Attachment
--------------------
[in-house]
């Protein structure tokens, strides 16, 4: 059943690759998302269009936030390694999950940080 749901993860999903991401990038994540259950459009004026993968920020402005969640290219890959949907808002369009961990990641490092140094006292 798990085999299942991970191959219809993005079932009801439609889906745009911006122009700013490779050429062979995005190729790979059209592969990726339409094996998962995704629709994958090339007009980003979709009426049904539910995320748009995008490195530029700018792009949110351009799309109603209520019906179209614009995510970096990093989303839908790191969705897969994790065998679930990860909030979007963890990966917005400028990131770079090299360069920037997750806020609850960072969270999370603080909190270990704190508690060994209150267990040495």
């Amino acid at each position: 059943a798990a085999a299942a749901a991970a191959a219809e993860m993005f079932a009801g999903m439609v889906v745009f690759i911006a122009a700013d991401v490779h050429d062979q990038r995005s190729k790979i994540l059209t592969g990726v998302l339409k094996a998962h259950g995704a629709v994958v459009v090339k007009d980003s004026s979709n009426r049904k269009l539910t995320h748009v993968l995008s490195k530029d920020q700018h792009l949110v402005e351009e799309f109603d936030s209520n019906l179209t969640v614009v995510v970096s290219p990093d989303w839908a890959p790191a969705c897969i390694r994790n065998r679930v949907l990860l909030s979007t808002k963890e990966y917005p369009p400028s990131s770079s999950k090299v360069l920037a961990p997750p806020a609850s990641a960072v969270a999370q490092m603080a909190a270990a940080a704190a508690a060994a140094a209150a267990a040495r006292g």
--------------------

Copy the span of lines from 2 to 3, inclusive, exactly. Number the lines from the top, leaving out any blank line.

């Protein structure tokens, strides 16, 4: 059943690759998302269009936030390694999950940080 749901993860999903991401990038994540259950459009004026993968920020402005969640290219890959949907808002369009961990990641490092140094006292 798990085999299942991970191959219809993005079932009801439609889906745009911006122009700013490779050429062979995005190729790979059209592969990726339409094996998962995704629709994958090339007009980003979709009426049904539910995320748009995008490195530029700018792009949110351009799309109603209520019906179209614009995510970096990093989303839908790191969705897969994790065998679930990860909030979007963890990966917005400028990131770079090299360069920037997750806020609850960072969270999370603080909190270990704190508690060994209150267990040495």
């Amino acid at each position: 059943a798990a085999a299942a749901a991970a191959a219809e993860m993005f079932a009801g999903m439609v889906v745009f690759i911006a122009a700013d991401v490779h050429d062979q990038r995005s190729k790979i994540l059209t592969g990726v998302l339409k094996a998962h259950g995704a629709v994958v459009v090339k007009d980003s004026s979709n009426r049904k269009l539910t995320h748009v993968l995008s490195k530029d920020q700018h792009l949110v402005e351009e799309f109603d936030s209520n019906l179209t969640v614009v995510v970096s290219p990093d989303w839908a890959p790191a969705c897969i390694r994790n065998r679930v949907l990860l909030s979007t808002k963890e990966y917005p369009p400028s990131s770079s999950k090299v360069l920037a961990p997750p806020a609850s990641a960072v969270a999370q490092m603080a909190a270990a940080a704190a508690a060994a140094a209150a267990a040495r006292g």